The Bureau of Economic Analysis and the Census Bureau said that the U.S. trade deficit shrank to $42.96 billion in February from $44.46 billion in January. The lower deficit was the result of increased goods exports, up from $130.85 billion to $132.19 billion.
February’s goods exports figure was the second-highest level ever – second only to December 2012’s $132.82 billion. At the same time, goods imports were marginally lower in February, down from $192.55 billion to $192.41 billion. The service sector trade balance was largely unchanged, with the surplus up from $17.24 billion to $17.26 billion.
The petroleum trade balance helps to explain much of the change in the goods market. The petroleum trade deficit narrowed from $24.33 billion in January to $21.21 billion. Unlike the decline in the trade deficit in December, this narrowing did not correspond with a decrease in petroleum prices. The price of West Texas intermediate crude was $88.25 a barrel in December, and it was $95.32 in February. But, the February crude oil price was actually a slight increase from the $94.69 a barrel observed in January. This implies that the increase in petroleum exports and corresponding decrease in petroleum imports might be due to other factors, such as changes in global demand or seasonal adjustments in the data.
The non-petroleum goods trade balance actually widened from $36.97 billion to $38.30 billion. Looking specifically at areas of strength in the goods export market, the largest gains were in the industrial supplies and materials (up $1.83 billion), other goods (up $463 billion, and automotive vehicles (up $169 million). The industrial supplies and materials figure was boosted by an additional $1.08 billion in fuel oil and other petroleum products exports. These gains, though, were counteracted by decreases of non-automotive capital goods (down $758 million), consumer goods (down $312 million), and foods, feeds, and beverages (down $101 million).
In terms of goods imports, industrial supplies and materials were down $2.59 billion, but as we saw in the exports numbers, almost the entire decline stemmed from reduced crude and fuel oils imports. The other major import categories were mostly higher, including increased imports for automotive vehicles and parts (up $1.10 billion), consumer goods (up $695 million), non-automotive capital goods (up $348 million), and foods, feeds, and beverages (up $238 million).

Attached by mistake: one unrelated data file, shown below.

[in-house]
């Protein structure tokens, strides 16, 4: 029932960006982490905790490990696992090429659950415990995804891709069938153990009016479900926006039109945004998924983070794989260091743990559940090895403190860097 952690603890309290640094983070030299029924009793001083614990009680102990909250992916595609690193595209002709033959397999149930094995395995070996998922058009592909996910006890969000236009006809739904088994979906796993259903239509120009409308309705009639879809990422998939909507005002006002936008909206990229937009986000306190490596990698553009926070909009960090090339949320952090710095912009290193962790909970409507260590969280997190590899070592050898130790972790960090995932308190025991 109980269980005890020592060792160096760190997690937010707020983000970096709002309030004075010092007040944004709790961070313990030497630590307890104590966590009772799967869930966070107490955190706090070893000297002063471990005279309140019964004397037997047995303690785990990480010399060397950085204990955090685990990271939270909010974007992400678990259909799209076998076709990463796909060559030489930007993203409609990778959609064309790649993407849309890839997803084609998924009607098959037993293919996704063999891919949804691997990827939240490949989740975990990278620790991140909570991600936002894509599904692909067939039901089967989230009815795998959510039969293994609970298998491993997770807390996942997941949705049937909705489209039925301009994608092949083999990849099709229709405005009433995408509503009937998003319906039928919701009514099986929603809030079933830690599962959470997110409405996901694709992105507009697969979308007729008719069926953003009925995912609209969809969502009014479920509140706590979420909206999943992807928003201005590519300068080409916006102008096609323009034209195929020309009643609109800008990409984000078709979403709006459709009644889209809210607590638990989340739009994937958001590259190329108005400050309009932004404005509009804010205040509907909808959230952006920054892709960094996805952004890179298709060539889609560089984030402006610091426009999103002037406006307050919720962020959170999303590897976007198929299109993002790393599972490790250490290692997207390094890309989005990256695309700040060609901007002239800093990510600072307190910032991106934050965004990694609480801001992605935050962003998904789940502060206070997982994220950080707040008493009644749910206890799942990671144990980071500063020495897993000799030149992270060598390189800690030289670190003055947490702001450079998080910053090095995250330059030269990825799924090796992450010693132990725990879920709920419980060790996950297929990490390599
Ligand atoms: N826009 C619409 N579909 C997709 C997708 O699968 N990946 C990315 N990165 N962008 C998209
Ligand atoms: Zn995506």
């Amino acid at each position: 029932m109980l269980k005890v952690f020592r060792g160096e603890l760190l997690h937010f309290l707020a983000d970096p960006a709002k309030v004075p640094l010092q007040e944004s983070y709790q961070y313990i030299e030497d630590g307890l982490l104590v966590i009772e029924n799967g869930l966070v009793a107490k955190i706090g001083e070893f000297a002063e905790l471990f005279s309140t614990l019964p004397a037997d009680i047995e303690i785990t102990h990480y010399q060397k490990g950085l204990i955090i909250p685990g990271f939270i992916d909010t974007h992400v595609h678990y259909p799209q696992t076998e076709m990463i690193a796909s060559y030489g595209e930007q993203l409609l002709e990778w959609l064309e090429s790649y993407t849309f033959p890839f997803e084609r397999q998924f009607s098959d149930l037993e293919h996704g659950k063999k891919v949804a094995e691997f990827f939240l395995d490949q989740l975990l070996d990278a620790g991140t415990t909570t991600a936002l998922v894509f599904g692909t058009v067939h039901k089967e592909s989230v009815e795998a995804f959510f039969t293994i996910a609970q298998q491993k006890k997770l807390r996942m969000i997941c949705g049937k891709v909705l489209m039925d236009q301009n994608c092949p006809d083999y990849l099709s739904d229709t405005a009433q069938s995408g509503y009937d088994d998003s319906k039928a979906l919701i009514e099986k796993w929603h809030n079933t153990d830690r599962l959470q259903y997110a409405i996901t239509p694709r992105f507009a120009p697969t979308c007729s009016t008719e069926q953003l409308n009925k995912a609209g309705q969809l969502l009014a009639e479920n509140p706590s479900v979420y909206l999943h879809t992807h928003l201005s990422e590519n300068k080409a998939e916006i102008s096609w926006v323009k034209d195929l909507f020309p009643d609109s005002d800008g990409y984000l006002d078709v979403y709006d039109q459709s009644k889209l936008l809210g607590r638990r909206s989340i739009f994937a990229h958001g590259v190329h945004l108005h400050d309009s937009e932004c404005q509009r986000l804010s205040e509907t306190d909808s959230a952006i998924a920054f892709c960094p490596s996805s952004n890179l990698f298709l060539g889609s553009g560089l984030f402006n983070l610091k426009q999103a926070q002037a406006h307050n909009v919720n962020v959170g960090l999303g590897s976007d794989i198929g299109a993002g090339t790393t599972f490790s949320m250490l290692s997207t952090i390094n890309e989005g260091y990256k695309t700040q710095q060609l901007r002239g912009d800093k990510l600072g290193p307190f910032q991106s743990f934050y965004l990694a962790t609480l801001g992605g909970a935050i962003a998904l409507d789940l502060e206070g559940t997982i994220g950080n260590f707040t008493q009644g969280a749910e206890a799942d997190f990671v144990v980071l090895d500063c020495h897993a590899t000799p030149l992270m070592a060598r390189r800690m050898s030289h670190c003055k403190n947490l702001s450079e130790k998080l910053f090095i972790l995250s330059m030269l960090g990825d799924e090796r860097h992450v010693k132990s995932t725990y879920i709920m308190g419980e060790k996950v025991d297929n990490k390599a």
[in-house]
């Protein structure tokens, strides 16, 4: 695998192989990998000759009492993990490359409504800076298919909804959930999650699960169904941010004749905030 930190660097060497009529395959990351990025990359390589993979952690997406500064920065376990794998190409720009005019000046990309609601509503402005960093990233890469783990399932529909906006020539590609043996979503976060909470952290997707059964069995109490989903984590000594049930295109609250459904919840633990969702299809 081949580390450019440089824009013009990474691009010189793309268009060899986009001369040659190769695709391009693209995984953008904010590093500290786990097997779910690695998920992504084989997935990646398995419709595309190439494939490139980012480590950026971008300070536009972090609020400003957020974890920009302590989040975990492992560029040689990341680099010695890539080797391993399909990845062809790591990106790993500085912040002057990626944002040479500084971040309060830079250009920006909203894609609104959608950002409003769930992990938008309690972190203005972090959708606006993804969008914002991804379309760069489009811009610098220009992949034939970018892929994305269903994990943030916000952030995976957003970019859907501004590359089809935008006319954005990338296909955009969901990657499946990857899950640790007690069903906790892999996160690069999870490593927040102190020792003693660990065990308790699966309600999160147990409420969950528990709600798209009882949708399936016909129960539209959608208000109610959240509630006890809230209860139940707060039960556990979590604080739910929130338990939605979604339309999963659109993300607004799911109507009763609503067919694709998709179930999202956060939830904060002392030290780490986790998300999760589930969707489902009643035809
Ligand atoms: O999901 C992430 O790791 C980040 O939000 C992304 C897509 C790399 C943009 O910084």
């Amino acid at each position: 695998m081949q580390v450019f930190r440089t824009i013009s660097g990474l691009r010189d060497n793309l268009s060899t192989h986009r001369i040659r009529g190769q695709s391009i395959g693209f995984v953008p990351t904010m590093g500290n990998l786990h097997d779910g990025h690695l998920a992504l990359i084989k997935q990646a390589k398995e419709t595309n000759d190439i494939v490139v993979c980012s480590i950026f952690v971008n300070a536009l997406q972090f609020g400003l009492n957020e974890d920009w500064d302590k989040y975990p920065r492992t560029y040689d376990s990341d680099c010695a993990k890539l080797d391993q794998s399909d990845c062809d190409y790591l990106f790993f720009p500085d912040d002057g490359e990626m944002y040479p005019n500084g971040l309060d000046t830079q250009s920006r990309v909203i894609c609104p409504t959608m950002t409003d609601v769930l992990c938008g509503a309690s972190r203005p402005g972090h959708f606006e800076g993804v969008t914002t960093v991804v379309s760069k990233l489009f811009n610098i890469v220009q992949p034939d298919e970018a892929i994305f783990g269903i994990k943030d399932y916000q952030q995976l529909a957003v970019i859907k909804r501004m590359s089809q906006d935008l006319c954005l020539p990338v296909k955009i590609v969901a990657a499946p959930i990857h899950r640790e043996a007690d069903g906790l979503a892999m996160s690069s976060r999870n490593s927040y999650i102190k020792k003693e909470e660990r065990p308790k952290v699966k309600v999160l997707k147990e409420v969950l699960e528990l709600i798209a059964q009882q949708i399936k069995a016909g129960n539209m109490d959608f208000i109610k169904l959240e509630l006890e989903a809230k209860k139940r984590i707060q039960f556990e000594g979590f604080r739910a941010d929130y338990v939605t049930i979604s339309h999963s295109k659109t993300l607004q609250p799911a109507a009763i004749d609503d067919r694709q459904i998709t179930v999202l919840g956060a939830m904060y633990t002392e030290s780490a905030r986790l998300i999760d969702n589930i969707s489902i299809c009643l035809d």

The fact that the U.S. trade balance narrowed is good news, but much of the shift in the data stemmed from petroleum flows. Outside of petroleum, exports were up less dramatically. Manufactured goods exports, on a non-seasonally adjusted basis, totaled $183.78 billion in the first two months of 2013, or 2.45 percent higher than the $179.38 billion seen in January and February 2012. That suggests very slow growth in manufactured goods exports, and increases well below the 15 percent required to double exports by 2015. In 2012, manufactured goods exports rose 5.5 percent using seasonally adjusted data, which was below the 15.9 percent growth rate seen in 2011.
As might be expected, exports to Europe remain challenged. Year-to-date (January and February only, not seasonally adjusted) exports to Europe have fallen from $54.49 billion in 2012 to $50.19 billion in 2013. Japan, which is struggling to revive its economic condition has also experienced some weaknesses (down from $11.09 billion to $10.18 billion). Elsewhere, the export picture was better, with increased exports so far this year to Canada (up from $45.35 billion to $46.28 billion), Mexico (up from $34.15 billion to $35.61 billion), China (up from $17.13 billion to $18.69 billion). Those three countries are the three largest markets for U.S.-manufactured goods exports, so the fact that we have made some inroads there is a positive thing.
Chad Moutray is chief economist, National Association of Manufacturers.
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